6 Finally, H atoms in XCHO groups (X= C, N, O) resonate between 7.8 and 0.5 ppm. (These ranges are approximate; H atoms in compounds with unusual structures can resonate at unusual frequencies.) Carboxylic acid H s resonate way downfield, while alcohol and amine H s may resonate anywhere (depends on the degree of H-bonding). A H atom near two deshielding groups falls further downfield than if either one of the deshielding groups were present alone. For example, MeOCH 2 Me has δ ~3.4 ppm, PhCH 2 Me has δ ~ 2.3 ppm, but MeOCH 2 Ph has δ ~ 5.5. Within each region, methyl H s resonate slightly more upfield (smaller δ) than methylene or methine H s, and electronegative atoms or groups that are one C removed tend to shift the resonance a little more downfield (larger δ). The chemical shifts of H atoms attached to heteroatoms are not constant, even for a given compound, and vary tremendously depending on concentration, solvent, and temperature. Integration If one measures the areas under the resonances in a H NMR spectrum, one can determine the number of H atoms contributing to each resonance. This process is called integration. It used to be done by cutting the peaks out of the paper and weighing them, but today we do it by computer. Let s look at the H NMR spectrum of methyl formate, HCO 2 CH 3. We expect to see two resonances: one at about δ 4.0 ppm for the methyl group and one at about δ 8.0 ppm for the carbonyl H. If we integrate these two peaks, the ratio of the δ 8.0 peak to the 4.0 peak will be approximately :3, since one H atom contributed to the downfield peak while three contributed to the upfield peak. Note that we obtain only the ratio of H atoms contributing to the different resonances, not necessarily the total number of H atoms in that compound. For example, if we integrate the spectrum of methyl pivalate Me 3 CCO 2 Me, which has two resonances at δ 3.7 and.2 ppm, we find a :3 ratio of peaks, the same as in methyl formate. We can t tell beforehand whether we have four, eight, twelve, or sixteen H atoms in the compound, just that we have two kinds of H atoms in a 3: ratio. Spin-Spin Coupling: The coupling constant, J. (section 4.6) The most complex aspect of H NMR spectra is spin-spin coupling. Consider CHBr 2 CHCl 2. H a will experience a magnetic field of a particular strength, and we expect to see one resonance from it. However, there is 6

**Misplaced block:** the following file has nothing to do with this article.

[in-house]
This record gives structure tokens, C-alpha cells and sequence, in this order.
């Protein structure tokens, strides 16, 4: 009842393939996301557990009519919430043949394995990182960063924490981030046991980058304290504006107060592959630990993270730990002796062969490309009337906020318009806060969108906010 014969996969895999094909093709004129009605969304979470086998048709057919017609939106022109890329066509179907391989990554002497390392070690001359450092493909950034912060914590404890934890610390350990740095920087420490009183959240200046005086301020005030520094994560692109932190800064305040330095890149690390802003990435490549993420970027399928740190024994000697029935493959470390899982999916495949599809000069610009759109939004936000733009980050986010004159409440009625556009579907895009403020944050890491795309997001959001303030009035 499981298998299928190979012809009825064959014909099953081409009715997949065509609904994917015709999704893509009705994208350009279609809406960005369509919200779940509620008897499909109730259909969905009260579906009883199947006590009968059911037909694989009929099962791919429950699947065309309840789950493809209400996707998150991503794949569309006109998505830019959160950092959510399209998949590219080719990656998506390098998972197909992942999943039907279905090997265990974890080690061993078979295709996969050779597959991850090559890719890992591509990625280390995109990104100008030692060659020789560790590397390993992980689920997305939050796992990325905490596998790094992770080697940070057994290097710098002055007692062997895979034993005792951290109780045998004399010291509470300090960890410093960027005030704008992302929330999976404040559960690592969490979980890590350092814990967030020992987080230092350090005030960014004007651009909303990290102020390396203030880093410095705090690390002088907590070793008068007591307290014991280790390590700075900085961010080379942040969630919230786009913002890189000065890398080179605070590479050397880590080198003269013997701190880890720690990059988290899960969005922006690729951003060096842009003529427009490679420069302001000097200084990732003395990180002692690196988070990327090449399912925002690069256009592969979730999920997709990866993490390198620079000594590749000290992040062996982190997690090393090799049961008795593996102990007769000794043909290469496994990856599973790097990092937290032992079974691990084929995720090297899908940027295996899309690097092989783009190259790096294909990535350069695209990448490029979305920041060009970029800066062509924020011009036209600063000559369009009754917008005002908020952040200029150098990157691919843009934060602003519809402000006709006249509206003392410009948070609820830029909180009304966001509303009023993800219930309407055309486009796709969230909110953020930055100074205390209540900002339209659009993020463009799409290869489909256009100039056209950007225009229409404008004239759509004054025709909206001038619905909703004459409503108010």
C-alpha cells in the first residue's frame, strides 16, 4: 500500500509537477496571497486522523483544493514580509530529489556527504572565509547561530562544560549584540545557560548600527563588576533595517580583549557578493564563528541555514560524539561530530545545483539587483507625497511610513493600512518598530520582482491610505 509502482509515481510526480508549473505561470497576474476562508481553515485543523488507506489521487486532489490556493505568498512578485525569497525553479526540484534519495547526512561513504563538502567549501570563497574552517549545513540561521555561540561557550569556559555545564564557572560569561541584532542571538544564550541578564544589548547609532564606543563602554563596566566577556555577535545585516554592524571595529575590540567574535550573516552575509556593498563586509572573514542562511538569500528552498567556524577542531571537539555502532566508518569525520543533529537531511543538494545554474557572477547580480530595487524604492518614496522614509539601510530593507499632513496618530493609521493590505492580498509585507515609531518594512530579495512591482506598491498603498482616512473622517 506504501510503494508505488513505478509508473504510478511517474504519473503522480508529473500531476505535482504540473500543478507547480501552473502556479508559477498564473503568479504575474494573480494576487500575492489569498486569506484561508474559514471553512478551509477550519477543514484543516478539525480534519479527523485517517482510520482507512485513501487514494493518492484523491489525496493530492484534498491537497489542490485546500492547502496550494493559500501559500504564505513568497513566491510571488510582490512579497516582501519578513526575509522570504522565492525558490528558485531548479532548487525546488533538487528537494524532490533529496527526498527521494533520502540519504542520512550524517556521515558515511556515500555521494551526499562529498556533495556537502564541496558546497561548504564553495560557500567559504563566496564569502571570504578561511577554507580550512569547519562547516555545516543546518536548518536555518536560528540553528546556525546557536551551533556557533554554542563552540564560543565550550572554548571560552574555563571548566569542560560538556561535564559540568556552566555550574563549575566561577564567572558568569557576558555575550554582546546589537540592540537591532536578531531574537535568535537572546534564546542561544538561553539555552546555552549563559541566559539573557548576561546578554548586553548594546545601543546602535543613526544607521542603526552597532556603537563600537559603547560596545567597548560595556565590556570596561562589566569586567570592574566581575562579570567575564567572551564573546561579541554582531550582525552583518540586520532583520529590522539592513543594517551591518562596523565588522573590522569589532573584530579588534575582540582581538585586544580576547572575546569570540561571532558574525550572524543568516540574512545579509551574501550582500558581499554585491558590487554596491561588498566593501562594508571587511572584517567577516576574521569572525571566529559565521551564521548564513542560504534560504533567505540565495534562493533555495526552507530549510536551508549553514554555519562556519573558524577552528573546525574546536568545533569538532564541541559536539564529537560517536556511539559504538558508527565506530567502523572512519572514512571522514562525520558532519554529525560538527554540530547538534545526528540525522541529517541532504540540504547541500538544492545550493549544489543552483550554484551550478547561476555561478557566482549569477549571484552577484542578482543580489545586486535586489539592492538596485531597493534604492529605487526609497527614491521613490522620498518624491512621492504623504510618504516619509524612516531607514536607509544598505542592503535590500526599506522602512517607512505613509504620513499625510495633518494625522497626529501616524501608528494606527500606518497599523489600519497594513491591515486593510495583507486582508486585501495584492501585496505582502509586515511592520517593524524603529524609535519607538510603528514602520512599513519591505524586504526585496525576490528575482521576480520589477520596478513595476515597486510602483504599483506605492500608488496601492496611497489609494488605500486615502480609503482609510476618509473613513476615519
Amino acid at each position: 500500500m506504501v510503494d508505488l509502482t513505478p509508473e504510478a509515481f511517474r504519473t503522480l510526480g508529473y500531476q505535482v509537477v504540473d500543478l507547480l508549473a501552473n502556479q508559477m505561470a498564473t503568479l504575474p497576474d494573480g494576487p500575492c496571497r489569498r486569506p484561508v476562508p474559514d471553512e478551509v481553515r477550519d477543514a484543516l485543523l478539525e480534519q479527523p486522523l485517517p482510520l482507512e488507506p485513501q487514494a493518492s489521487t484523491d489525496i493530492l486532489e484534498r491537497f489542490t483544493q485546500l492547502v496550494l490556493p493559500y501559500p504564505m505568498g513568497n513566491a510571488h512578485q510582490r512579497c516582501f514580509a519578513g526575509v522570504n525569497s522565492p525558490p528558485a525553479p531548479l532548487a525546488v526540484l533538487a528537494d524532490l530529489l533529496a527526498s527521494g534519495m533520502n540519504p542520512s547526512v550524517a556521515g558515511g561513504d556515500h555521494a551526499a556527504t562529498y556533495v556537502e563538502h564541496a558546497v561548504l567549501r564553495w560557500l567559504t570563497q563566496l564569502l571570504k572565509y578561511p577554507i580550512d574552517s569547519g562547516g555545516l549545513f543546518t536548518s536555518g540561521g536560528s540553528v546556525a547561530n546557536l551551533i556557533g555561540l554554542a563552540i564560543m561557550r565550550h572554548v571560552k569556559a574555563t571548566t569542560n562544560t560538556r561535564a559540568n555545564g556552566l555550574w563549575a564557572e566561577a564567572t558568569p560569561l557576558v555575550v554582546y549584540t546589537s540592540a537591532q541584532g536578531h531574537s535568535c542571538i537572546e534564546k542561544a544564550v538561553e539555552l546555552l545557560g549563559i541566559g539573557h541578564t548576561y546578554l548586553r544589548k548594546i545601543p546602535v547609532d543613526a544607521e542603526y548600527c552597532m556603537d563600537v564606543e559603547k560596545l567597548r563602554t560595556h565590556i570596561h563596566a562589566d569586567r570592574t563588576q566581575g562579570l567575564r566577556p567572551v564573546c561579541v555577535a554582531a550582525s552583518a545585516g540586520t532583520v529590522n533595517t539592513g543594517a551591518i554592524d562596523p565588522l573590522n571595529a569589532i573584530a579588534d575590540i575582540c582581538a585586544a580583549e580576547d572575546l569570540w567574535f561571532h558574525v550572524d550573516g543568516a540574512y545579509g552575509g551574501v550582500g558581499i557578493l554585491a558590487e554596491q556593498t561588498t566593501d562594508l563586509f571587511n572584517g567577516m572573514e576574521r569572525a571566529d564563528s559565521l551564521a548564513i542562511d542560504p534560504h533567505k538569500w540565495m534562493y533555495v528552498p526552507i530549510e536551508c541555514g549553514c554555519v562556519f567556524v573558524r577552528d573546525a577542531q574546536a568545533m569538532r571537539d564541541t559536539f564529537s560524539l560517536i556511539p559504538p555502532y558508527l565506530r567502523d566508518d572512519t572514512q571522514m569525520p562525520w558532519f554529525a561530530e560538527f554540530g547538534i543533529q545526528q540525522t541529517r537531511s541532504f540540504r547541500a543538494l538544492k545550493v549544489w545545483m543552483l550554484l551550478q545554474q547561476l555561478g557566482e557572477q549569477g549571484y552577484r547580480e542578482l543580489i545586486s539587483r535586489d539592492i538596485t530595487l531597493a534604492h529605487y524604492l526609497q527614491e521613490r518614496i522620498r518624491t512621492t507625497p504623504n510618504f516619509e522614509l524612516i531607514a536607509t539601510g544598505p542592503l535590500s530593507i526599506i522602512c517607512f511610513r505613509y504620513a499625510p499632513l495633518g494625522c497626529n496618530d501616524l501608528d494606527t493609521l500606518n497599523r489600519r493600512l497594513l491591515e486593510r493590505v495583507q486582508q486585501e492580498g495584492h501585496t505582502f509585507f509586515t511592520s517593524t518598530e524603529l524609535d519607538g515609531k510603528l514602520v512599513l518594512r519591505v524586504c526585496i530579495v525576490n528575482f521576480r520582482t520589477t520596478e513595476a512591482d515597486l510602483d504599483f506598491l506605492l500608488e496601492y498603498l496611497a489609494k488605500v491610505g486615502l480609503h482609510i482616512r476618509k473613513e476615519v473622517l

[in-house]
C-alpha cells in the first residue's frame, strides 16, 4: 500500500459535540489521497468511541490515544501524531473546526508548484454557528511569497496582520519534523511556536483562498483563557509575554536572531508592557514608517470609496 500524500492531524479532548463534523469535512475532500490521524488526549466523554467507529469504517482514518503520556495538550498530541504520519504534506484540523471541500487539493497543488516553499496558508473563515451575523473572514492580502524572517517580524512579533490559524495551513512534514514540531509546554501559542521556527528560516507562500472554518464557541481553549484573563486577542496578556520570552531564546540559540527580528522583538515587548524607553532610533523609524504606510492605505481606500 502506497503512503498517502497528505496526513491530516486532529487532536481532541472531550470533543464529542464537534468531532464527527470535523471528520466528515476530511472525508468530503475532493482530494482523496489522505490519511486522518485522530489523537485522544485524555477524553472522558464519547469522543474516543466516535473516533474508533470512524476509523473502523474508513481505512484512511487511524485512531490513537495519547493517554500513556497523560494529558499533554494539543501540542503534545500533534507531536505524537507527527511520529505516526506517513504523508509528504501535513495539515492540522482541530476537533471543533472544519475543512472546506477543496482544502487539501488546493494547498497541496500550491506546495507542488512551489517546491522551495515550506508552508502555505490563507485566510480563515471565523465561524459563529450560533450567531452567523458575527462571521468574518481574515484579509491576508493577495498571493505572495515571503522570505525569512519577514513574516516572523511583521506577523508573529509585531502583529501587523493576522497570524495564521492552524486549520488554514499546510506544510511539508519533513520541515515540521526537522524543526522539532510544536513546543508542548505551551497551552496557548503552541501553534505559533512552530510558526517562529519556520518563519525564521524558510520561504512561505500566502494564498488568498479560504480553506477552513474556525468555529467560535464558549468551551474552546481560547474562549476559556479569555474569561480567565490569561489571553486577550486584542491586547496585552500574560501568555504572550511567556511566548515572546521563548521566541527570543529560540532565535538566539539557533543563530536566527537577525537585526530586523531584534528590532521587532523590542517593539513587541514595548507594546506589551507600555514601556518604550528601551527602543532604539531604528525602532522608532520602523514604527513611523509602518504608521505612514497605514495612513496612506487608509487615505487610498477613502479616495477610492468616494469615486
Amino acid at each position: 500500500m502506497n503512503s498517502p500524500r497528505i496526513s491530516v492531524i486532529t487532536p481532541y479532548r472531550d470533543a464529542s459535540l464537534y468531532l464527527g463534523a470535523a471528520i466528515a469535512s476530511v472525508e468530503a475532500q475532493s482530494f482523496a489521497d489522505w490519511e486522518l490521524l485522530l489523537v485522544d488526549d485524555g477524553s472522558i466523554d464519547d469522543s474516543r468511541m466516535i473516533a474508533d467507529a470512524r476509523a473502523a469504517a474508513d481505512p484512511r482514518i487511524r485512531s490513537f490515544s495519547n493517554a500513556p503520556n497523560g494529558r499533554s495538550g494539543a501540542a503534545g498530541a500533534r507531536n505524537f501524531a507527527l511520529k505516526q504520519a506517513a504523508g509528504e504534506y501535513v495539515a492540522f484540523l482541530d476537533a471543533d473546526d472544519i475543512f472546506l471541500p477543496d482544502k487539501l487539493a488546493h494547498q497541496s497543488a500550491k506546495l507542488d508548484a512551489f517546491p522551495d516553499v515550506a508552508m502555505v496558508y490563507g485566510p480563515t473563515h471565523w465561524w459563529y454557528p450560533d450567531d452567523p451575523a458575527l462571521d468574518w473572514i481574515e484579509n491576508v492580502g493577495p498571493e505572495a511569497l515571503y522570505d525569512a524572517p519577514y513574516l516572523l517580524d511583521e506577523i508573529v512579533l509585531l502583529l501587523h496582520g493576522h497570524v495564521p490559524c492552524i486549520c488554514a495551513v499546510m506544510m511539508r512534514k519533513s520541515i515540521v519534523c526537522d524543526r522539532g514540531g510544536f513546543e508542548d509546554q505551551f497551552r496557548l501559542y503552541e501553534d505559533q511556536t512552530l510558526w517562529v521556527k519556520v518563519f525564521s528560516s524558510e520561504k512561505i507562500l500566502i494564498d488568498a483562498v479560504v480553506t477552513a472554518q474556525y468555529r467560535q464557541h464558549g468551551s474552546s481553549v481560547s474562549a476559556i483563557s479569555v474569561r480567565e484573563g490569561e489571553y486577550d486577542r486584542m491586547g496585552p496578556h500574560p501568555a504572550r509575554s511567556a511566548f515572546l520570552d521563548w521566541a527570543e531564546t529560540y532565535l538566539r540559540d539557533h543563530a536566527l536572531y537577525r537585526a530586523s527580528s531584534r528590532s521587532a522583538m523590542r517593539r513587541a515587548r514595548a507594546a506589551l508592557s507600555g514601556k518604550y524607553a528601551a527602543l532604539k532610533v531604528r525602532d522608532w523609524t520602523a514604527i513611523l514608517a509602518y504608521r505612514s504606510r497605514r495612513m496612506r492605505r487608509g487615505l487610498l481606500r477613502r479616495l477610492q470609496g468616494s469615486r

7 a non-equivalent magnetic atom next door on C2, H b. H b has about a 50% probability of aligning with the external magnetic field, and about a 50% probability of aligning against it. When H b aligns with the field, H a experiences a slightly stronger magnetic field, and when Hb aligns against the field, H a experiences a slightly weaker magnetic field. We therefore expect that the resonance due to H a would be split into two resonances of equal height centered around the "true" resonance frequency. This expectation is true. The H a resonance is observed to be a doublet. Likewise, the H b resonance is also a doublet, due to the effect of H a on the magnetic field experienced by H b. H H coupling is often observed between chemically inequivalent H s separated by two or three bonds. This is called two-bond and three-bond coupling. Three-bond coupling, i.e. coupling between H atoms on adjacent C atoms, H C C H, is observed most frequently. Two-bond coupling is observed between diastereotopic H atoms. Four- and five-bond coupling is observed only occasionally in compounds with rigid geometries. Coupling between equivalent H s is not observed. We have seen that in CHBr 2 CHCl 2, Ha splits the resonance of Hb into two signals. The extent of splitting is called the coupling constant and is commonly abbreviated J. We have also seen that Hb splits the resonance of Ha. Hb and Ha split each other with the same coupling constant. Coupling constants are usually measured in Hz, not in ppm, because they are independent of spectrometer frequency when expressed in Hz. Three-bond coupling constants usually range between 0 and 2 Hz, while two-bond coupling constants may range up to 20 Hz. The H C C H threebond coupling constant is usually about 7.0 Hz when there is free rotation about the C C bond. When there is not free rotation, as in cyclic compounds or in double bonds, the coupling constants may be very large or very small. In cyclohexanes that are conformationally locked into a chair, the coupling between adjacent axial H s is usually large, between equatorial and an adjacent axial is medium, and between adjacent equatorial H s is usually very small. The coupling between H s that are trans on a double bond is usually quite large (-8 Hz), for cis it is medium sized (ca. 5-0 Hz), and for terminal =CH2 groups the coupling between the two H s is usually very small (ca. 0-3 Hz). Coupling constants: One can calculate coupling constants in Hz by measuring the chemical shifts of the two peaks that are split and using the formula: 7